Some of the mortal remains of the first Korean Catholic priest, Saint Andrew Kim Tae-gon, will be enshrined in a church in Burkina Faso in West Africa.
They will be kept at St. Joseph’s Church of the Archdiocese of Koupela as the Korean Church celebrates the 200th anniversary of the birth of the martyred saint in the 19th century.
The parish church in eastern Burkina Faso was recently renovated with funds from the Catholic community of the Yeouido-dong parish of the Archdiocese of Seoul in South Korea.
Cardinal Andrew Yeom Soo-jung, outgoing Archbishop of Seoul, handed over the relics of Saint André Kim to Mgr Julien Kaboré, charge d’affaires of the apostolic nunciature in Manila and from the archdiocese of Koupéla, during a meeting in Seoul on November 23, according to a press release from the Archdiocese of Seoul.
Bishop Job Yobi Koo, Episcopal Vicar for Overseas Missionaries, attended the event as a Korean-French translator.
Cardinal Yeom expressed his joy after delivering the saint’s remains in the year marking the bicentenary of his birth.
It is a great honor to have enshrined the remains of Saint André Kim in a cathedral in Burkina Faso. It is a sign of unity and communion of saints
“I am very happy to have the opportunity to build fraternal solidarity between the Catholic Church in Korea and Burkina Faso through St. Andrew Kim. I believe this will allow us to be more deeply united in the love of God, ”said Cardinal Yeom.
Monsignor Kaboré declared that the Church of Burkina Faso is honored to consecrate Saint Andrew Kim.
“It is a great honor to have enshrined the remains of Saint André Kim in a cathedral in Burkina Faso. It is a sign of unity and communion of saints. I would like to express my sincere gratitude to Cardinal Yeom for his consideration and thoughtful support on behalf of His Excellency Gabriel Sayaogo, Archbishop of Koupéla ”, declared Mgr Kaboré.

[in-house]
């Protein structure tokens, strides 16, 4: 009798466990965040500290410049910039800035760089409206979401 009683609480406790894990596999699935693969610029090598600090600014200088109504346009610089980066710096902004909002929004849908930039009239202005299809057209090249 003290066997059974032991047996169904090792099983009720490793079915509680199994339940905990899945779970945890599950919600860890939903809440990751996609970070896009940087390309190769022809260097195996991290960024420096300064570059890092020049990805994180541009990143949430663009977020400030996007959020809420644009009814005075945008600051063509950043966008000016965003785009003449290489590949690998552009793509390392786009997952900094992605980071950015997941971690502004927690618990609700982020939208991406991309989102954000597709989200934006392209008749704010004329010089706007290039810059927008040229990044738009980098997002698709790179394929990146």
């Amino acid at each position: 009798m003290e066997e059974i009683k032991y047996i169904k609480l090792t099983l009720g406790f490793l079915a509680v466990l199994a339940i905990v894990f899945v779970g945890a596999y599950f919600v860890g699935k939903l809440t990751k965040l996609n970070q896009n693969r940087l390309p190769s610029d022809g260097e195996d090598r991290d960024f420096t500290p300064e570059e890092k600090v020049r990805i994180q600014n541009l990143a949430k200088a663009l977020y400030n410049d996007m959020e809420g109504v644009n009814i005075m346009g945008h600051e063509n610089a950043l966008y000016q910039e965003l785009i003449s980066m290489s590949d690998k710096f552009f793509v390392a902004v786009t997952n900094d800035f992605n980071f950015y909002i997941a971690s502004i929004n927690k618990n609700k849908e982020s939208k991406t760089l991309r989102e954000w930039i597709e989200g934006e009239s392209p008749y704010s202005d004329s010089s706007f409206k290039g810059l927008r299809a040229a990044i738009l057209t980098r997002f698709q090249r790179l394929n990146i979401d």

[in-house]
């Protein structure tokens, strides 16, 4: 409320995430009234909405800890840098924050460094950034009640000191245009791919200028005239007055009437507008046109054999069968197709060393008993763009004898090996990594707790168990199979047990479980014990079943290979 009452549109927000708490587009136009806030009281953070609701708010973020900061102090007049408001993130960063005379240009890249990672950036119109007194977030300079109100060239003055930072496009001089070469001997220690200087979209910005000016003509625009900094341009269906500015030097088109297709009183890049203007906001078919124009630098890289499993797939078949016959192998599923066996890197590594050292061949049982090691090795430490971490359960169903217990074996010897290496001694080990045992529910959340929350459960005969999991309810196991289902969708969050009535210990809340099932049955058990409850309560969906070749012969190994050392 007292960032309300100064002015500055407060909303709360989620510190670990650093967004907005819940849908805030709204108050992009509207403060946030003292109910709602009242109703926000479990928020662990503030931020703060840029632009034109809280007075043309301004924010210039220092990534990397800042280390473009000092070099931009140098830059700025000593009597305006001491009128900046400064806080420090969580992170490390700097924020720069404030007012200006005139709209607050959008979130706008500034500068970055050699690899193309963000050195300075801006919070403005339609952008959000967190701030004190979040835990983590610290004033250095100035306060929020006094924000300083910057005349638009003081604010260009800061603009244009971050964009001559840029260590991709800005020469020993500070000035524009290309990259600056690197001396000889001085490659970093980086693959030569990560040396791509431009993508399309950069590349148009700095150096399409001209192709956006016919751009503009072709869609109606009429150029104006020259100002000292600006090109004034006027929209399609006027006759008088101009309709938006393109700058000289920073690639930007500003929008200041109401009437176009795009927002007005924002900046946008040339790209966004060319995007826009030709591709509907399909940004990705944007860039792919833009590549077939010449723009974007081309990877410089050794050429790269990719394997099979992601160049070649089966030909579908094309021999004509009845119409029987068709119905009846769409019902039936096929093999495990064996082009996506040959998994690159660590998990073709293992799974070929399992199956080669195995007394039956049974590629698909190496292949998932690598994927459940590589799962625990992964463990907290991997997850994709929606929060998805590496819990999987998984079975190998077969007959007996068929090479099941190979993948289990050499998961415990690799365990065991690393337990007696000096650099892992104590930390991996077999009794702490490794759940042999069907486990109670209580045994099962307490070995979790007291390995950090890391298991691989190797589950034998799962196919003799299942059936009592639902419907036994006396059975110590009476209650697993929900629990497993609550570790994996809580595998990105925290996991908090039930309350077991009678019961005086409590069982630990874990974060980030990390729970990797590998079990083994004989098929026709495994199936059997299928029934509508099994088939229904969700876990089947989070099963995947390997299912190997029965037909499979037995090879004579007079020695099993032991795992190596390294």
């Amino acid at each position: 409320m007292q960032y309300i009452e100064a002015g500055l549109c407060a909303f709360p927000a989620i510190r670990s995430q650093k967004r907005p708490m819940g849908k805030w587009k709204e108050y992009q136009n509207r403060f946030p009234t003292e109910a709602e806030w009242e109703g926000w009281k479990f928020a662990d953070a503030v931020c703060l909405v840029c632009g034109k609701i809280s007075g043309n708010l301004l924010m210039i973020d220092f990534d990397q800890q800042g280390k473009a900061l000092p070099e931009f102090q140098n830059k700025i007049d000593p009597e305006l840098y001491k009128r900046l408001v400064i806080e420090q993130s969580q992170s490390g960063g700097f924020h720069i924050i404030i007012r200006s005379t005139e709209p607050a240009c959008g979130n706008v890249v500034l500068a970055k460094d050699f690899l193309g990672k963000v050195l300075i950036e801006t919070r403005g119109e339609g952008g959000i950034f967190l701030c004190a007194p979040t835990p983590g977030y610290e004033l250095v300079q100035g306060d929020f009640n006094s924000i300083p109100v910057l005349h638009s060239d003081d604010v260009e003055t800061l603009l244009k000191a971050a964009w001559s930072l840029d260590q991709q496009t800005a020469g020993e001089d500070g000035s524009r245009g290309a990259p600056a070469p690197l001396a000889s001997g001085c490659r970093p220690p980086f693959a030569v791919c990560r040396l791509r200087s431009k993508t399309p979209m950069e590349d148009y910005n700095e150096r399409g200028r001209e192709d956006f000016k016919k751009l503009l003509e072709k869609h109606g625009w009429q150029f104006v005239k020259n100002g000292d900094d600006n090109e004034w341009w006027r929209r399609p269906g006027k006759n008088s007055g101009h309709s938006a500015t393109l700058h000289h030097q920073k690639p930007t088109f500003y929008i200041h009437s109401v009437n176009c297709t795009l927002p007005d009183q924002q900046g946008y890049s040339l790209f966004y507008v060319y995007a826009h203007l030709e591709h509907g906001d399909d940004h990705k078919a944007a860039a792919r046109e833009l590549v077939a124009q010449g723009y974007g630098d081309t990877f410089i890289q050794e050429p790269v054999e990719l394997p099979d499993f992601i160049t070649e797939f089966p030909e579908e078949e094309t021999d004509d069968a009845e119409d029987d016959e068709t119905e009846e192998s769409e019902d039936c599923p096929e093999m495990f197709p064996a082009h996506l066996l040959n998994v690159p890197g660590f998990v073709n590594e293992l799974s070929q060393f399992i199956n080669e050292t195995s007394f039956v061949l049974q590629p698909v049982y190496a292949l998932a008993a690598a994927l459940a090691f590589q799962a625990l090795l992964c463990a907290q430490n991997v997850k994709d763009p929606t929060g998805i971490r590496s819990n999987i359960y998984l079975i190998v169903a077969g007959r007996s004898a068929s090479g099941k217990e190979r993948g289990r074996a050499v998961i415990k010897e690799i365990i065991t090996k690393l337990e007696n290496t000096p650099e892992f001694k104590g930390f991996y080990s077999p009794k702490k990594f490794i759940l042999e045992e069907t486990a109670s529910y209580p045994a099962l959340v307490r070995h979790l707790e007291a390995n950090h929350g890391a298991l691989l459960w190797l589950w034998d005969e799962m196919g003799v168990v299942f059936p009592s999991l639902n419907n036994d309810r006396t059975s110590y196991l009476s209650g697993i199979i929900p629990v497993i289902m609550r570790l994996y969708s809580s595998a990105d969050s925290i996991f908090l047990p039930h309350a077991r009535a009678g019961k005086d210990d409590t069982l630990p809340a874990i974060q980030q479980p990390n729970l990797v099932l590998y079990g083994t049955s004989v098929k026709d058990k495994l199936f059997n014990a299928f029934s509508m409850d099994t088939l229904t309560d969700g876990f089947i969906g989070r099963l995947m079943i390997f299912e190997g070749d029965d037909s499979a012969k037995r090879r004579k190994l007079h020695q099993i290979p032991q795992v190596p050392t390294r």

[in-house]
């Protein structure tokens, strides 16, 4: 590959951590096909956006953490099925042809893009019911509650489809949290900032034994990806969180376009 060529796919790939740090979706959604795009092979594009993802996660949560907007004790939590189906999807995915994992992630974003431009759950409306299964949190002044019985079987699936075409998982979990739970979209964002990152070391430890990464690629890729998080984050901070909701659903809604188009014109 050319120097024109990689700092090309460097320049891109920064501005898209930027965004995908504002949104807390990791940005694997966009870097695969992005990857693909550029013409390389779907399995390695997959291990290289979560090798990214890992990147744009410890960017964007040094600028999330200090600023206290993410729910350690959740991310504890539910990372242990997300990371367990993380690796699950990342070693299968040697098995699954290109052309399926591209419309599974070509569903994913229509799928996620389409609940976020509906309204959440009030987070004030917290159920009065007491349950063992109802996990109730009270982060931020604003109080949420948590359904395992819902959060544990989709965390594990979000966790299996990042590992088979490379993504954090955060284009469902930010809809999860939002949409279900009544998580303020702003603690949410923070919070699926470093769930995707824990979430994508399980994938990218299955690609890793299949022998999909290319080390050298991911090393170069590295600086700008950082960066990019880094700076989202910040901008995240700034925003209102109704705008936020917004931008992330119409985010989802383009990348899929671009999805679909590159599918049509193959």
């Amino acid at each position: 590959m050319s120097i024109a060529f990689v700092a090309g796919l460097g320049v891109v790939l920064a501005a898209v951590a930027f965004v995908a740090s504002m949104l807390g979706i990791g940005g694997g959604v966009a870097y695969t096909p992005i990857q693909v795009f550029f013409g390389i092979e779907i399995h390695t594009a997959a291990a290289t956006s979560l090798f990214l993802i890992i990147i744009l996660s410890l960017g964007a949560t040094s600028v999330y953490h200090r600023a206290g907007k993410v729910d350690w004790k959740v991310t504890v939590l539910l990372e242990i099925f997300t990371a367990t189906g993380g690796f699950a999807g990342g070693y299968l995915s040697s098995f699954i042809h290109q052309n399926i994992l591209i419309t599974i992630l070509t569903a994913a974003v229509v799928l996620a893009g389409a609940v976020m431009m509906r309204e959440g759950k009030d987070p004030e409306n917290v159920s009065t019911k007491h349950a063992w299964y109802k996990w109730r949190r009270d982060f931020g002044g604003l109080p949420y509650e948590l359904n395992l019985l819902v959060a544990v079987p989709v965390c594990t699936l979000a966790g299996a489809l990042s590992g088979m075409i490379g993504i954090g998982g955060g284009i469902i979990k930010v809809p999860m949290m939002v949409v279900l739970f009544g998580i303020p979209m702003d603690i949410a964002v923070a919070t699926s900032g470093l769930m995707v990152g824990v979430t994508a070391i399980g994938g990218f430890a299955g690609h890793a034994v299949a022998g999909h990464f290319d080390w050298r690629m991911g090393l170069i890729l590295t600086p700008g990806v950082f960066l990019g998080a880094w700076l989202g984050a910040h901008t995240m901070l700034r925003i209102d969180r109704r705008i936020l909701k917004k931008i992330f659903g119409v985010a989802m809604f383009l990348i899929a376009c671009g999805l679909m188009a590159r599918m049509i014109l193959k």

Bishop Kaboré said he was deeply impressed by the history of martyrdom in the Korean Church during his tenure in the apostolic nunciature in Korea.
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Andrew Kim, born in 1821, was the son of converted Christians, according to Franciscan media. He was baptized at the age of 15. He then traveled to a seminary in Macau, China, and returned to his homeland after six years in Manchuria. In 1845, he crossed the Yellow Sea to Shanghai where he was ordained a priest.
Father Andrew was tasked with getting more missionaries to enter Korea secretly through a coastal road that would escape border patrols. He was arrested, tortured, and beheaded by the Han River near Seoul in 1846.
During his visit to South Korea in 1984, Pope John Paul II canonized 103 martyrs, including Andrew Kim, father of Kim Ignatius, Paul Chong and seven French missionaries who had been martyred in the 19th century during a period of brutal persecution of Christians during the reign of the Joseon dynasty.
The Yonhap News Agency reports that the remains of Saint Kim are currently scattered and enshrined in 200 locations at home and abroad, including Rome, Macau and Indonesia.
The South Korean church celebrates the 200th centenary of the saint’s birth with year-long programs including commemorative masses, events and pilgrimages starting November 29, 2020.
Jubilee celebrations will officially end with national commemorative masses in South Korean churches on November 27.
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